Your brain is changing. And you?
Peter Koijen from in2motivation, an Amsterdam-based personal and professional development company, gives us a different view on dealing with change.
Every day, more than twenty articles labelled “scientific” and “life-changing” appear on my Facebook or LinkedIn feed, or pop up via e-mail. I don't have time to read them all, and I probably wouldn’t want to anyway.
These articles normally want to present me with an opportunity which I had not been able to see until now, so that I can become a better person, and be more successful in different areas of my life. Some even claim to show me the truth: the scientific truth.
I must confess that the last ones are the ones that I laugh at the most! And, maybe because of my rebellious streak, just for fun I do a search on Google, looking for at least three different scientific articles saying the complete opposite!
Yet, as in any field, you come across inspiring people, the kinds of people that are doing a great job challenging themselves to be better. And this is why I really admire Antonio Damasio, the neuroscientist who is so much more than just that!
For me, Antonio Damasio's most impressive study is that of a man who had a serious work accident where his brain was damaged by an iron bar. He survived, but his emotions and decision-making changed because his pre-frontal cortex was transformed. Did you know that this part of the brain isn’t fully developed until you are 25? Do you realise how many big, life-altering decisions you have made before you have even turned 25?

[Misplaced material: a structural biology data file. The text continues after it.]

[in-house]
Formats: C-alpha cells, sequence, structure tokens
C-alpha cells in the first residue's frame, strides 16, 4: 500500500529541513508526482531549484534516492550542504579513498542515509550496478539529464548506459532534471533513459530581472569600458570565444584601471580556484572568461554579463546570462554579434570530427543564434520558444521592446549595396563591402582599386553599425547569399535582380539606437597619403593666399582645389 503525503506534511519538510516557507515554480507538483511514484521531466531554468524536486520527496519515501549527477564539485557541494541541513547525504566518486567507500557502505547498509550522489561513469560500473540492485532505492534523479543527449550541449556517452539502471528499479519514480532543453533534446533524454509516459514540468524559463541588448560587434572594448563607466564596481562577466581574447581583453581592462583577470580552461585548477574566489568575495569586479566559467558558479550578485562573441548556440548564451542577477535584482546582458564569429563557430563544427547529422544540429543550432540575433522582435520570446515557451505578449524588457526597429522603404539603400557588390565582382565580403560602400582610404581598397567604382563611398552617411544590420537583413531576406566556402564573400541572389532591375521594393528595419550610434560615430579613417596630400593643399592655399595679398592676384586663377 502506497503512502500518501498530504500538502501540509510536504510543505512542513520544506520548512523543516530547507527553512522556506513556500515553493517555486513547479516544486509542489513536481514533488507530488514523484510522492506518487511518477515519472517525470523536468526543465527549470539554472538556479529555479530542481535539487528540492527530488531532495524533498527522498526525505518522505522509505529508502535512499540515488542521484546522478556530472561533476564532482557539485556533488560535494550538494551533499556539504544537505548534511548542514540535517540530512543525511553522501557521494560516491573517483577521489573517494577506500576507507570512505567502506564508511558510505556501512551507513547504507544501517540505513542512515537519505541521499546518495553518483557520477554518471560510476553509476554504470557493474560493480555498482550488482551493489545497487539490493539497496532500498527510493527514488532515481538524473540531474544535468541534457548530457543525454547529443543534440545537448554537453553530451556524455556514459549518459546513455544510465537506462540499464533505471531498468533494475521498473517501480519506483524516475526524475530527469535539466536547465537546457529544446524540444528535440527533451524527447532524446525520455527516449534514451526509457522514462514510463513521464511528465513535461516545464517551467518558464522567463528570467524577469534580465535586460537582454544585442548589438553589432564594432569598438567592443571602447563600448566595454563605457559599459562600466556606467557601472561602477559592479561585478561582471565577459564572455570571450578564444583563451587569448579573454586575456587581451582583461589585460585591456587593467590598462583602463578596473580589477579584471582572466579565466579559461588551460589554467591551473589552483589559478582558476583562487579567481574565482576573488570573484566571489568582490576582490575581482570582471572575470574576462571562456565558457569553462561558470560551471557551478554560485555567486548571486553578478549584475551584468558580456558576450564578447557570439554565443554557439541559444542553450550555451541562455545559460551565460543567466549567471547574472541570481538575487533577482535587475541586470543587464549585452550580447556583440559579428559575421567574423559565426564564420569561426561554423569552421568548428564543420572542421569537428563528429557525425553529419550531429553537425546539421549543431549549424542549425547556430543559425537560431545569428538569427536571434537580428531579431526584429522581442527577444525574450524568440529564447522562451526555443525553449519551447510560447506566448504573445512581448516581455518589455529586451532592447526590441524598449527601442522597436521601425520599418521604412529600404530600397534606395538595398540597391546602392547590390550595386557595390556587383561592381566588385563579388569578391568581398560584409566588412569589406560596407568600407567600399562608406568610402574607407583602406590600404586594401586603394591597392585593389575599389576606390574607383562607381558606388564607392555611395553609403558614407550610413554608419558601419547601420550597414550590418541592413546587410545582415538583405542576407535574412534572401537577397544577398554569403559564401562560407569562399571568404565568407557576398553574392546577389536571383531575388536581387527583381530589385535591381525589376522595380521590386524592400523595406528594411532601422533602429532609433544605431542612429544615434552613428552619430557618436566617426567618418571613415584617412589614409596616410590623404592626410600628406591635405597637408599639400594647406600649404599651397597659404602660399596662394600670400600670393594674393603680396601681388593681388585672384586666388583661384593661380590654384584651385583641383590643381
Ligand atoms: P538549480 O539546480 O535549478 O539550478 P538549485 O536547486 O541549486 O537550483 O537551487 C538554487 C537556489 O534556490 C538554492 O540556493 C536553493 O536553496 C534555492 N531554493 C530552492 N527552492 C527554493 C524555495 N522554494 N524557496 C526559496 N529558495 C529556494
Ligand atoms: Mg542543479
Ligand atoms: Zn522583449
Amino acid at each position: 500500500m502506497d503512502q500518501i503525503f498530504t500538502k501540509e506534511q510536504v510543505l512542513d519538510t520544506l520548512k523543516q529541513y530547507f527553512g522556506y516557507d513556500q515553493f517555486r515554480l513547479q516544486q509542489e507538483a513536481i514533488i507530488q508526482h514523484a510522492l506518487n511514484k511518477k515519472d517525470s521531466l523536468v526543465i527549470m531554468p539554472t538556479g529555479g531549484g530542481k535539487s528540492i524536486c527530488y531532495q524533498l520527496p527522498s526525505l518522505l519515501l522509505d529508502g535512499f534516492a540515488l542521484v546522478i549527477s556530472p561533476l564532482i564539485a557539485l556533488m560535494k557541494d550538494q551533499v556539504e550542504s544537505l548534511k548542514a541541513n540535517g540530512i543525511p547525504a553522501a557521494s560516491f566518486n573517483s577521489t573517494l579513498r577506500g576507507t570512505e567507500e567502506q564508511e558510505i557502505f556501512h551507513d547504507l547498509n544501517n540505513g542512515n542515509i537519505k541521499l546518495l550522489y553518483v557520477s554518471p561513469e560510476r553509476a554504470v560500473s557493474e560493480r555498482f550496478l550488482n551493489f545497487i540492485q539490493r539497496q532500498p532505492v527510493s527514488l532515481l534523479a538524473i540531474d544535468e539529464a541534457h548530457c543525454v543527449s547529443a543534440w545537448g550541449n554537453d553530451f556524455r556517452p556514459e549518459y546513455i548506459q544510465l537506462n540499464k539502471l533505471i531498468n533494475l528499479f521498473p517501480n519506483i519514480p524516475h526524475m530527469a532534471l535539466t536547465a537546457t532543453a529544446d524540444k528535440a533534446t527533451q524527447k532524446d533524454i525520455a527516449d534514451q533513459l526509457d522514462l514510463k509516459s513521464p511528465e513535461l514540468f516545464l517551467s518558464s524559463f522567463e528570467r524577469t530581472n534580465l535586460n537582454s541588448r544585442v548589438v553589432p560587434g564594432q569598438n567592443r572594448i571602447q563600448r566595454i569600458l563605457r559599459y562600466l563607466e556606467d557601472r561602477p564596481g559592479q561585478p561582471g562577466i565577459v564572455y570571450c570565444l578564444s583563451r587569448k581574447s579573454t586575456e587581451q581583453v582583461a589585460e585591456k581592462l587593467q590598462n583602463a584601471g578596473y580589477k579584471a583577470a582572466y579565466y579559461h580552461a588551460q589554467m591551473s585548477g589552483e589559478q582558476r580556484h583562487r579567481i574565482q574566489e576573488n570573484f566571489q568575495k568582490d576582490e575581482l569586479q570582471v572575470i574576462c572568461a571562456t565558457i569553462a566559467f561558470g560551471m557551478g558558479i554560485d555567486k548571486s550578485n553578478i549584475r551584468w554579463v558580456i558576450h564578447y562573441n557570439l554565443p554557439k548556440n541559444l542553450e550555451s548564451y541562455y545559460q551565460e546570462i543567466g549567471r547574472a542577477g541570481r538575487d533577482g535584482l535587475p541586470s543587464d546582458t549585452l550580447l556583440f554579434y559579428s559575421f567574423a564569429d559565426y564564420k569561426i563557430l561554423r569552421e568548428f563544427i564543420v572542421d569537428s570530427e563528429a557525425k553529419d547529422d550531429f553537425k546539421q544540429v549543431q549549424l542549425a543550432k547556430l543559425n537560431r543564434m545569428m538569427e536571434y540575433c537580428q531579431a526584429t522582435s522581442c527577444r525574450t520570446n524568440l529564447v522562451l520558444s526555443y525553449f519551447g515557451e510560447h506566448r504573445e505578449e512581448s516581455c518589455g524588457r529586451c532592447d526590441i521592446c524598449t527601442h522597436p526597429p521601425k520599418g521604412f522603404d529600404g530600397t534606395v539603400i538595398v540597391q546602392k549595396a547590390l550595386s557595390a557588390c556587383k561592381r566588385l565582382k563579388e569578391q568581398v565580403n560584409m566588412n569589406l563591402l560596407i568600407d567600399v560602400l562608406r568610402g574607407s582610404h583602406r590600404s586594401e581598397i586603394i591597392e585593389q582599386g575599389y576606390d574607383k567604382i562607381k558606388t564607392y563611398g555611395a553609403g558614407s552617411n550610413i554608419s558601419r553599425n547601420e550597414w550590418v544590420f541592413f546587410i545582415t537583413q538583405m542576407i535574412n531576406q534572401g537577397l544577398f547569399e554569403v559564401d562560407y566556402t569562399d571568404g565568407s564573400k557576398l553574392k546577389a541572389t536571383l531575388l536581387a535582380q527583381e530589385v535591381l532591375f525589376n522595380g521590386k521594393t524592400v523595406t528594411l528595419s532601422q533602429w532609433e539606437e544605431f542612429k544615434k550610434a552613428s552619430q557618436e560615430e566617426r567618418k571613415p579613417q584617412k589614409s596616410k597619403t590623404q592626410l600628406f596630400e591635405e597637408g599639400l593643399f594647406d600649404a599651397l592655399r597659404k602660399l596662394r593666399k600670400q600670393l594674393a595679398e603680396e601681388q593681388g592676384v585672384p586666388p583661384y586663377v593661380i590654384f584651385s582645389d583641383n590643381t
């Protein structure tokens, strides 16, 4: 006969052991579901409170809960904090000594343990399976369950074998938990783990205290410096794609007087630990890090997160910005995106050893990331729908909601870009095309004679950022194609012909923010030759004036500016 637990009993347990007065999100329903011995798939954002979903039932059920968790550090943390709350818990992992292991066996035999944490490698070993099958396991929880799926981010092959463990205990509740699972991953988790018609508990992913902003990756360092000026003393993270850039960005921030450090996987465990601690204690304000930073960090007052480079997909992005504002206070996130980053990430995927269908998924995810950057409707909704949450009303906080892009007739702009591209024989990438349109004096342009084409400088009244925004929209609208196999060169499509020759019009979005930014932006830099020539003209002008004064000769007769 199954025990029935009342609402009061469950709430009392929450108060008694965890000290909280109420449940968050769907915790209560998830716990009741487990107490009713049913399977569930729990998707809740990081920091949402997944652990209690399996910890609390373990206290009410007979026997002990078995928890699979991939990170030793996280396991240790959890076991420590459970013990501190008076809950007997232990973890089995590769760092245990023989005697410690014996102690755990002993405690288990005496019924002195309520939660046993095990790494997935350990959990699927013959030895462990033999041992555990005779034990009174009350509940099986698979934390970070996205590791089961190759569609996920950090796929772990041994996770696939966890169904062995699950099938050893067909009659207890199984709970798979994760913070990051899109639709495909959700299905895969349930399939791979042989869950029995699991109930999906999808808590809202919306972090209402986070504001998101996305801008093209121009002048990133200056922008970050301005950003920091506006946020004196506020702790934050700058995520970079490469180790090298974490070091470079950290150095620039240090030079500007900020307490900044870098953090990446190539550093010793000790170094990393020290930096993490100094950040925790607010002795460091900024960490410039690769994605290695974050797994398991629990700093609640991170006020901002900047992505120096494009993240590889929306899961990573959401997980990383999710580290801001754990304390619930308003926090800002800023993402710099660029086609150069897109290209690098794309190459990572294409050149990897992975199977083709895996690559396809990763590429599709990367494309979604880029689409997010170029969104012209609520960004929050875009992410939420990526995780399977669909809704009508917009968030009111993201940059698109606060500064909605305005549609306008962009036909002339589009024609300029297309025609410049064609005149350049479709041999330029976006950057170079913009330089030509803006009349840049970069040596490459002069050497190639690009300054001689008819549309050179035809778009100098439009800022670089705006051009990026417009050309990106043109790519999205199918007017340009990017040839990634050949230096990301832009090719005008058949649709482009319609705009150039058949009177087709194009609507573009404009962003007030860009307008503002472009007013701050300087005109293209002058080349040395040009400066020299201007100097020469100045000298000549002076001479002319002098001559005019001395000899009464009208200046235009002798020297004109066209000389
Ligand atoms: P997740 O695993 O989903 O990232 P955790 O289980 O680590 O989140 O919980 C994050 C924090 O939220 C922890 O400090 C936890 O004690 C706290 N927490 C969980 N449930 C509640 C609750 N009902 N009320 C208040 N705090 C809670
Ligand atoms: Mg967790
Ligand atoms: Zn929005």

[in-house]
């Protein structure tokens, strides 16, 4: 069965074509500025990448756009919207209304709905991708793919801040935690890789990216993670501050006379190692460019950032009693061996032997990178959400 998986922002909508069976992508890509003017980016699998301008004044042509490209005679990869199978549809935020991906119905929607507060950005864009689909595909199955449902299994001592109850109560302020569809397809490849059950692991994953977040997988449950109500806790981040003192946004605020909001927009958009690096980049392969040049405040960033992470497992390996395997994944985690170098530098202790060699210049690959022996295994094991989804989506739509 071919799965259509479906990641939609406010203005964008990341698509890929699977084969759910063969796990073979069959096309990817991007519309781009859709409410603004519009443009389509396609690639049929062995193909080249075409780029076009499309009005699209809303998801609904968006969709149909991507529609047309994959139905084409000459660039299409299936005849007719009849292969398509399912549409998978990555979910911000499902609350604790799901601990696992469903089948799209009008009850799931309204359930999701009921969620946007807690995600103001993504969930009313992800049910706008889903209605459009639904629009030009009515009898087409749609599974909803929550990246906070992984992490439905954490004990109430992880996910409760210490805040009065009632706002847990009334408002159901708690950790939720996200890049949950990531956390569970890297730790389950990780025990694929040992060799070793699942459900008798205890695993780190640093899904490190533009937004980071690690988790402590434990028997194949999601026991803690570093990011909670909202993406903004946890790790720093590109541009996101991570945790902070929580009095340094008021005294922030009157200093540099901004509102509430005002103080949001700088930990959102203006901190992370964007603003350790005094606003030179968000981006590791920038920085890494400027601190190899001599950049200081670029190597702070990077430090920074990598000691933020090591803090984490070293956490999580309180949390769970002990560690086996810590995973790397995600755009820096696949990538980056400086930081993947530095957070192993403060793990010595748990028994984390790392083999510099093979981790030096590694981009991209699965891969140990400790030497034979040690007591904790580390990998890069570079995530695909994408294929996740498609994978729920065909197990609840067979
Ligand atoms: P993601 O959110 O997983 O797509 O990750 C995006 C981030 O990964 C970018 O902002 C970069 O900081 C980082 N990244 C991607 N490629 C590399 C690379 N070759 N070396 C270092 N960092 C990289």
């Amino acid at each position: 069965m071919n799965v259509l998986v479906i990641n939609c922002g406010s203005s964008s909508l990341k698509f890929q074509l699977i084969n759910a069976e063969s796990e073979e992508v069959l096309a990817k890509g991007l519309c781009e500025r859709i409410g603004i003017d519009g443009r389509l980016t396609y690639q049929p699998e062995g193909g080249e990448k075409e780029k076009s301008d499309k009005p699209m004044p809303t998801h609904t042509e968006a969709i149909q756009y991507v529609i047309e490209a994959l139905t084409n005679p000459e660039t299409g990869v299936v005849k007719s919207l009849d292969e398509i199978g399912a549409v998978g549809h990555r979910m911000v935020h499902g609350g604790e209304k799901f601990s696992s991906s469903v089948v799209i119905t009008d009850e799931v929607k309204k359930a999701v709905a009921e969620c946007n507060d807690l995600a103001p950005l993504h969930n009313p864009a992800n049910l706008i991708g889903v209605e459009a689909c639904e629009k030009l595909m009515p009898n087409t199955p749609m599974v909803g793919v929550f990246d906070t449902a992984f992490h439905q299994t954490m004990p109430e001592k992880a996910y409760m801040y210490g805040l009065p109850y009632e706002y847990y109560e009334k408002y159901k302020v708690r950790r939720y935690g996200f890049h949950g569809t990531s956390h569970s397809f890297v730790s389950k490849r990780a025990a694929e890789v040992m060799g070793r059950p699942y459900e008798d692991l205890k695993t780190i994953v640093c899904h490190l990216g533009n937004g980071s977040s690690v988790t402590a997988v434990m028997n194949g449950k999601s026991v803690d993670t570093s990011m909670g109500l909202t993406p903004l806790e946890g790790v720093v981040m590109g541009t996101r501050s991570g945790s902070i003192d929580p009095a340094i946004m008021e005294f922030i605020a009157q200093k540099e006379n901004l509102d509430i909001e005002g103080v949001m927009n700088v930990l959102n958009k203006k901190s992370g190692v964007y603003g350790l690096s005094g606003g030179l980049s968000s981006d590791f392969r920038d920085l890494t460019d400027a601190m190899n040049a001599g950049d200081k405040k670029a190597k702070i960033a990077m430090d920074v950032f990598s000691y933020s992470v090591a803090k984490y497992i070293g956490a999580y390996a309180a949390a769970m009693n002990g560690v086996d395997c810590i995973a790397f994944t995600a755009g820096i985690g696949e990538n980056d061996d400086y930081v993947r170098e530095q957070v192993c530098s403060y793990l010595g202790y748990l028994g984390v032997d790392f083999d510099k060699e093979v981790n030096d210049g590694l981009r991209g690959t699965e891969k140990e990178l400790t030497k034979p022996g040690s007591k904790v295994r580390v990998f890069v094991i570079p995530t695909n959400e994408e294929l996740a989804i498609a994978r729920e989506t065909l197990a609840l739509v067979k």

If the brain is able to adapt, change and transform itself, why is it so difficult for some people to change? Or are we changing every day, and does the difficulty therefore lie in accepting that change? In my opinion, the latter is true. Every day we are changing. Our cells are changing. Our hair is falling out and growing. Our skin is new. The challenge is to change the belief that we don’t change easily!
Every Saturday morning, I run with a group. Every one of us has a different reason which motivates us to be there. But one intention I believe we all share, is the idea that after only one hour of running we feel different. The belief “I feel new again” is the belief that allows us to be a different person after only one hour.
The question is, how can we continue with this mind-set in other times, places and contexts? How can we continue with the mind-set that “we can change easily” and “being the best version of ourselves” in any context?
How to deal with change
For me, the answer is simple. Here are three practical ways to deal with change I would like to share with you:
Congruency over consistency
Firstly, try to be more congruent than consistent in your life. If you have the belief “I am a calm person”, don’t hold on to this at all costs, even when a situation changes or just because people are expecting this from you. Be honest with yourself; you are able to change.
Secondly, reframe, reframe and reframe every situation. Reframe your mind, your body, your emotions, your behaviours and your results. Find new meanings. You could say: "I changed and that is bad because I am a different person". But you could also say: "I changed and that is good for me". Another example that you could say is “I am open to opportunities” instead of "I lost my job". And instead of saying “I don’t have time”, say “I am useful and that is why I am busy”.
Feel change with all of your senses
And thirdly, be aware that when you feel change, you will see change and hear change in yourself. In other words, use all of your senses, and enjoy the opportunity to change. Feel change, and be aware of it, despite expectations or what you have always told yourself.
Peter Koijen is a life coach and motivational speaker at in2motivation, offering personal and professional training courses to optimise individual and group motivation and performance.
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